At the heels of a drawn-out civil war that effectively erased Sri Lanka from the trodden tourist trail, the small tear-shaped country has emerged from India’s shadow as a rewarding destination with a little bit of something for everyone. Despite its tiny size, the island country is replete with things to see–ancient cities, verdant tea plantations, gold-sand beaches and parks teeming with wildlife.
I visited Sri Lanka with my friend, Emma, after two days of exploring Singapore’s neighborhoods on foot. The first stop on our two week trip was the country’s Cultural Triangle–an area in Sri Lanka’s central highlands that is bursting at the seams with cultural attractions and must-see World Heritage Sites.
Sri Lanka’s Cultural Triangle
The Cultural Triangle in Sri Lanka is the crucible of early Sinhalese civilization. The three points of the triangle mark the island’s three historic capitals: the hill country’s capital of Kandy, the medieval city of Polonnaruwa and the ancient Sinhalese center of Anuradhapura.
Situated about two hours east of the Colombo Airport, Kandy is Sri Lanka’s second largest city and the undeniable center of its artistic and cultural heritage. While we primarily used Kandy as a transportation hub for the island, we got a chance to spend a bit of time walking the shores of Lake Kandy and visiting the Temple of the Sacred Tooth–a relic that purportedly houses one of the Buddha’s teeth encased in a golden casket.
The temple is a pilgrimage site for Buddhists from around the island and is an important part of Kandy’s cultural landscape.
North of Kandy, the lush hills of the highlands give way to the scrubby plains of the dry zone. This hot and dusty region is blanketed in thorny brush and punctuated by isolated rock monoliths that tower dramatically over the surrounding flatlands.
The dusty little town of Dambulla sits at the heart of the Cultural Triangle. This uninspiring jumble of buildings at the junction of some of Sri Lanka’s most heavily-trafficked highways, is the perfect base for exploring the highlights of the island’s central region.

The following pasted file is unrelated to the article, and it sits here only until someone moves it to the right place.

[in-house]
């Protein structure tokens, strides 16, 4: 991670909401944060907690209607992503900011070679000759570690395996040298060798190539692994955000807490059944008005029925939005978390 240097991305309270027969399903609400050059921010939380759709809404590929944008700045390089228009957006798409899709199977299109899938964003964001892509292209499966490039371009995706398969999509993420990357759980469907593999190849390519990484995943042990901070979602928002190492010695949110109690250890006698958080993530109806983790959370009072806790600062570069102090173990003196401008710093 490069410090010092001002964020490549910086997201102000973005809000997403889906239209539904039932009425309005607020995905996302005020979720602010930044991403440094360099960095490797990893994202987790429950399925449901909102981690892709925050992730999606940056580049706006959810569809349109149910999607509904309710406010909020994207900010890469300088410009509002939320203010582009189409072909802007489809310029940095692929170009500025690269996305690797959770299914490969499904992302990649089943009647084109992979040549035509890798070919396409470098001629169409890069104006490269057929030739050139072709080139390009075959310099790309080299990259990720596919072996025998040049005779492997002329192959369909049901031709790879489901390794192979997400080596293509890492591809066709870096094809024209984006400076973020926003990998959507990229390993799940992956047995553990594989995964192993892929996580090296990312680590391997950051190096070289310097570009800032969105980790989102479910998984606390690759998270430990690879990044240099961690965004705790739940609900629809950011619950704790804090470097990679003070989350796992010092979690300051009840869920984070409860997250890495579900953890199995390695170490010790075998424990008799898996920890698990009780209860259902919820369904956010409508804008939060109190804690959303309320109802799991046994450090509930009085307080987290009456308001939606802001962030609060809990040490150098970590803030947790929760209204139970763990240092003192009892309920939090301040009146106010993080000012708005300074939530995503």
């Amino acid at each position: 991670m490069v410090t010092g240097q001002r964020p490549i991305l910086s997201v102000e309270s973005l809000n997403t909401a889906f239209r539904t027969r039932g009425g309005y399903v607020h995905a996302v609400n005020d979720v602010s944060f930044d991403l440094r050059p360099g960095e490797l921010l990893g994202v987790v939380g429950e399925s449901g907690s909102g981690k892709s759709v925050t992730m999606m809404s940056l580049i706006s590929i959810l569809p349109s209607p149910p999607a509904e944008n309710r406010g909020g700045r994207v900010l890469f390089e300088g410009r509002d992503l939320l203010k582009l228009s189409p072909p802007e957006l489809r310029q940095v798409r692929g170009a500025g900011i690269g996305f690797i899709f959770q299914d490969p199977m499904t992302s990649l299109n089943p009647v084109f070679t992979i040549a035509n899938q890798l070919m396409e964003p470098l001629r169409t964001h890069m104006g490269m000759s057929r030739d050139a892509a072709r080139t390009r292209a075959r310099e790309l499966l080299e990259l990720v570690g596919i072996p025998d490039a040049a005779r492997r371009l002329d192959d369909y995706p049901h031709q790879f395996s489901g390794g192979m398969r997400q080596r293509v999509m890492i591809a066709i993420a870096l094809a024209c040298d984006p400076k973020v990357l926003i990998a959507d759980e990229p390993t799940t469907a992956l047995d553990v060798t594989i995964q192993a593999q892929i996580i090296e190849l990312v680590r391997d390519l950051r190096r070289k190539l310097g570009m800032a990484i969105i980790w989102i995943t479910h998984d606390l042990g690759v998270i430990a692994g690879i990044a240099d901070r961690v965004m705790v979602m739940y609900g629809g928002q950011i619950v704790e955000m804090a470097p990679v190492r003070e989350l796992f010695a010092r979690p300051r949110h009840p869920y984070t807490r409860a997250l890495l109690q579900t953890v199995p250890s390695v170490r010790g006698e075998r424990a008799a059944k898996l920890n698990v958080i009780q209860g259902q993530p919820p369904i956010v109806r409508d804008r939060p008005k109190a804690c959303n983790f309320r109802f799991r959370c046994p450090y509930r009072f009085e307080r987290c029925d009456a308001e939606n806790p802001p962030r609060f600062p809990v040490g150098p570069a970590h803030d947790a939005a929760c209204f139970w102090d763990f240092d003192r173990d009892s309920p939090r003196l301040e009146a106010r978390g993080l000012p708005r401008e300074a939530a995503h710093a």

Dambulla Cave Temple
The first major historical site that Emma and I visited in Sri Lanka’s Cultural Triangle, was the Dambulla Cave Temple. Known for its frescoes that date back to to the first century BC, the complex of caverns is the largest and best preserved of its kind on the island.
The temple contains five dimly-lit grottoes with original frescoes and statues of the Buddha. Our Lonely Planet guide suggested visiting the caves in reverse order; starting at the fifth cave and ending at the first. For while the fifth cave is relatively nondescript, the first two offer some of the island’s most exquisite examples of Sinhalese Buddhist art.
The Dambulla Cave Temple sits atop an outcrop of rock at the southern end of town. It is well worth the bloated $10 entrance fee for foreigners, and often paired with an afternoon visit to one of the region’s other attractions.
On our second day in Central Sri Lanka, we decided to pack in a visit to two of the country’s premier sites–the spectacular citadel of Sigiriya and the ancient capital of Polonnaruwa.
Sigiriya (also known as Lion’s Rock) rises from the arid scrubland. It is an extraordinary site, made all the more unforgettable by its dramatic setting. In 1982, UNESCO declared Sigiriya a World Heritage Site.